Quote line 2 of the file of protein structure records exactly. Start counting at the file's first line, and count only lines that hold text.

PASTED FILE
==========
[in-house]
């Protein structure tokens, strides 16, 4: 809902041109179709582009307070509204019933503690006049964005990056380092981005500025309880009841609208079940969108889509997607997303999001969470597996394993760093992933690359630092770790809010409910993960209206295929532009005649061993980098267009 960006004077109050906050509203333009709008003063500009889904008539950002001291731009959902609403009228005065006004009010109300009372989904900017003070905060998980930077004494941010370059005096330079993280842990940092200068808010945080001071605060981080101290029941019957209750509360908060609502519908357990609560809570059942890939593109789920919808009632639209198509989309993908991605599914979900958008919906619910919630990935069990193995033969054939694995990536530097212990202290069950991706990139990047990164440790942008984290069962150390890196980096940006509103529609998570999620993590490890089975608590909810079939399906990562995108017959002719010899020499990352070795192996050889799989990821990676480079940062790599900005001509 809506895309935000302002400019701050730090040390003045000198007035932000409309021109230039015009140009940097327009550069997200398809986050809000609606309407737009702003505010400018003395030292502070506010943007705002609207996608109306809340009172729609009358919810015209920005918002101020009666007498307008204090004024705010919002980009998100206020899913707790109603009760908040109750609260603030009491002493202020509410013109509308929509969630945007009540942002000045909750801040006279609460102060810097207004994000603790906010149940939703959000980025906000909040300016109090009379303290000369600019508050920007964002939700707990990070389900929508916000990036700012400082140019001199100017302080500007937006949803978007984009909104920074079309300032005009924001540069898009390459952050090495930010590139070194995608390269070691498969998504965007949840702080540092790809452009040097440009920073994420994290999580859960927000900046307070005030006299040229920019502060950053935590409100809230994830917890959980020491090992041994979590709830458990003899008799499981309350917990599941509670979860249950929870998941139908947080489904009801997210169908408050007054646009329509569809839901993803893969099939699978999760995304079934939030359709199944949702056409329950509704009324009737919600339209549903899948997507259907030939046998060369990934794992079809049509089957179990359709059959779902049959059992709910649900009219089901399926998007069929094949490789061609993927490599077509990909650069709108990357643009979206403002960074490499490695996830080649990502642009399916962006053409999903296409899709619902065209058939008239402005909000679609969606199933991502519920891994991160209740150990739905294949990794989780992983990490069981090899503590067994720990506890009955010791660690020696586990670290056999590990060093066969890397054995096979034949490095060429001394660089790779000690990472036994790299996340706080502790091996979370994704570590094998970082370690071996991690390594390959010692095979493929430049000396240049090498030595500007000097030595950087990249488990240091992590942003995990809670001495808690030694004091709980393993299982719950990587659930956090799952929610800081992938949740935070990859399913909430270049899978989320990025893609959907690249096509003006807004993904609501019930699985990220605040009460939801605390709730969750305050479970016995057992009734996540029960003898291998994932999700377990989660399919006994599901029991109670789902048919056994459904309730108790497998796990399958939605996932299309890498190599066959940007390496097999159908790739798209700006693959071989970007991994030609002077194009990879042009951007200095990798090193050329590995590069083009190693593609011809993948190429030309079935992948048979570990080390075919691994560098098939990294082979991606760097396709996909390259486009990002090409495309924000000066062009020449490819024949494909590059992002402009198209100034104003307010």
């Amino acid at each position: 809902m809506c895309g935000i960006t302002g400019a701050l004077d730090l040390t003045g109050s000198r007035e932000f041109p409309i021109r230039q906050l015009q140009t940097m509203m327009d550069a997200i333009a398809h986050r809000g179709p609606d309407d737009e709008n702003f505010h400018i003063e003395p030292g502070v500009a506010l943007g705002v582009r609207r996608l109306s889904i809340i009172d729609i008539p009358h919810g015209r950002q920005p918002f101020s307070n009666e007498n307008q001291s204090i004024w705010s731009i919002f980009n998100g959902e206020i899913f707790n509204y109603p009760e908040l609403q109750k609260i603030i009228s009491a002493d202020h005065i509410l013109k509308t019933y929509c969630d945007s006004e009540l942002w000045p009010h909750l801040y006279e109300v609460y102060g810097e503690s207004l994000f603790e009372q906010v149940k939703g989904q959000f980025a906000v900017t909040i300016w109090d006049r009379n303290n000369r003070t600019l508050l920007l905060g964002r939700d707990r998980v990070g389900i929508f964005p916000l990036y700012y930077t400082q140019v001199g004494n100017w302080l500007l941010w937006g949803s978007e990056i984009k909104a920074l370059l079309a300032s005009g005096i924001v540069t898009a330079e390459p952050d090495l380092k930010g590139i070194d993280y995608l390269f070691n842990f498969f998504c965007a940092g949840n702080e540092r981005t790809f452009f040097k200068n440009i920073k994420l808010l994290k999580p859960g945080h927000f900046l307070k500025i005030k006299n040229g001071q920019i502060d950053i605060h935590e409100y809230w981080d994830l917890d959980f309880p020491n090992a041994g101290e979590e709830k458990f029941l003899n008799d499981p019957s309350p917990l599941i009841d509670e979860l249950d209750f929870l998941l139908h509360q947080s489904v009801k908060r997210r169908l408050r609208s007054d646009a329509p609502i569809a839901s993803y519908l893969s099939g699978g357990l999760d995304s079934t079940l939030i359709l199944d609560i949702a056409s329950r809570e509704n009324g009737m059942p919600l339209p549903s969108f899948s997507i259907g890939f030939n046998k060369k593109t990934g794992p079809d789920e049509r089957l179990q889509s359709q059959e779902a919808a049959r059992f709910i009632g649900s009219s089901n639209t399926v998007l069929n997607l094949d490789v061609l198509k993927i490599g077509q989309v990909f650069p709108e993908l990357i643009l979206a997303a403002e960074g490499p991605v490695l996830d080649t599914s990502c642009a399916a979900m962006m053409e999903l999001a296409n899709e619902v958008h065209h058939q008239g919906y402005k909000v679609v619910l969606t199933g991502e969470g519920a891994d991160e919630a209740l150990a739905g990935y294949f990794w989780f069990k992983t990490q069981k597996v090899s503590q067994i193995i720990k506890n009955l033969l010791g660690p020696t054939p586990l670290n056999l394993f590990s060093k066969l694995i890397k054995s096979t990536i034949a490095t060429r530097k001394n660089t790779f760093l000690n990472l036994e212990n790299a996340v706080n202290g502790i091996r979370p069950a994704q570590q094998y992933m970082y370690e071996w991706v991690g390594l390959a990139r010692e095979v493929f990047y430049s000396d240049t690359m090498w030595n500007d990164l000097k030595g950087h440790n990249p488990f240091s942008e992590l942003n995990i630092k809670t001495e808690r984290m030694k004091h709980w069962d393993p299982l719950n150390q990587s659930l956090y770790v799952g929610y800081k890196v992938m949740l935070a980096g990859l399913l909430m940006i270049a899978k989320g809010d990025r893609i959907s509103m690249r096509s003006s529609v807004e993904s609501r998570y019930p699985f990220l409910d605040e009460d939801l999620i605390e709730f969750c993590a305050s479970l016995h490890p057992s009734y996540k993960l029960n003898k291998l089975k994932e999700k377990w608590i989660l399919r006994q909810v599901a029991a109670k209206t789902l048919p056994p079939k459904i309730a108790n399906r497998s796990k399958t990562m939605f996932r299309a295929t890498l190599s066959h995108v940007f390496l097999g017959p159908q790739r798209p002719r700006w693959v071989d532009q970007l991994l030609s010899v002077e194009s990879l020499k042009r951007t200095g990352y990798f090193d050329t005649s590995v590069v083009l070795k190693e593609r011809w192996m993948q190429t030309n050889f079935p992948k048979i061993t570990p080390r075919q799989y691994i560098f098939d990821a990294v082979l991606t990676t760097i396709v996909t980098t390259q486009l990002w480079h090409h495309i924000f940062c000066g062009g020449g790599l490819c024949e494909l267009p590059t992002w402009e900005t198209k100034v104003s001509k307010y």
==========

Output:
């Protein structure tokens, strides 16, 4: 809902041109179709582009307070509204019933503690006049964005990056380092981005500025309880009841609208079940969108889509997607997303999001969470597996394993760093992933690359630092770790809010409910993960209206295929532009005649061993980098267009 960006004077109050906050509203333009709008003063500009889904008539950002001291731009959902609403009228005065006004009010109300009372989904900017003070905060998980930077004494941010370059005096330079993280842990940092200068808010945080001071605060981080101290029941019957209750509360908060609502519908357990609560809570059942890939593109789920919808009632639209198509989309993908991605599914979900958008919906619910919630990935069990193995033969054939694995990536530097212990202290069950991706990139990047990164440790942008984290069962150390890196980096940006509103529609998570999620993590490890089975608590909810079939399906990562995108017959002719010899020499990352070795192996050889799989990821990676480079940062790599900005001509 809506895309935000302002400019701050730090040390003045000198007035932000409309021109230039015009140009940097327009550069997200398809986050809000609606309407737009702003505010400018003395030292502070506010943007705002609207996608109306809340009172729609009358919810015209920005918002101020009666007498307008204090004024705010919002980009998100206020899913707790109603009760908040109750609260603030009491002493202020509410013109509308929509969630945007009540942002000045909750801040006279609460102060810097207004994000603790906010149940939703959000980025906000909040300016109090009379303290000369600019508050920007964002939700707990990070389900929508916000990036700012400082140019001199100017302080500007937006949803978007984009909104920074079309300032005009924001540069898009390459952050090495930010590139070194995608390269070691498969998504965007949840702080540092790809452009040097440009920073994420994290999580859960927000900046307070005030006299040229920019502060950053935590409100809230994830917890959980020491090992041994979590709830458990003899008799499981309350917990599941509670979860249950929870998941139908947080489904009801997210169908408050007054646009329509569809839901993803893969099939699978999760995304079934939030359709199944949702056409329950509704009324009737919600339209549903899948997507259907030939046998060369990934794992079809049509089957179990359709059959779902049959059992709910649900009219089901399926998007069929094949490789061609993927490599077509990909650069709108990357643009979206403002960074490499490695996830080649990502642009399916962006053409999903296409899709619902065209058939008239402005909000679609969606199933991502519920891994991160209740150990739905294949990794989780992983990490069981090899503590067994720990506890009955010791660690020696586990670290056999590990060093066969890397054995096979034949490095060429001394660089790779000690990472036994790299996340706080502790091996979370994704570590094998970082370690071996991690390594390959010692095979493929430049000396240049090498030595500007000097030595950087990249488990240091992590942003995990809670001495808690030694004091709980393993299982719950990587659930956090799952929610800081992938949740935070990859399913909430270049899978989320990025893609959907690249096509003006807004993904609501019930699985990220605040009460939801605390709730969750305050479970016995057992009734996540029960003898291998994932999700377990989660399919006994599901029991109670789902048919056994459904309730108790497998796990399958939605996932299309890498190599066959940007390496097999159908790739798209700006693959071989970007991994030609002077194009990879042009951007200095990798090193050329590995590069083009190693593609011809993948190429030309079935992948048979570990080390075919691994560098098939990294082979991606760097396709996909390259486009990002090409495309924000000066062009020449490819024949494909590059992002402009198209100034104003307010």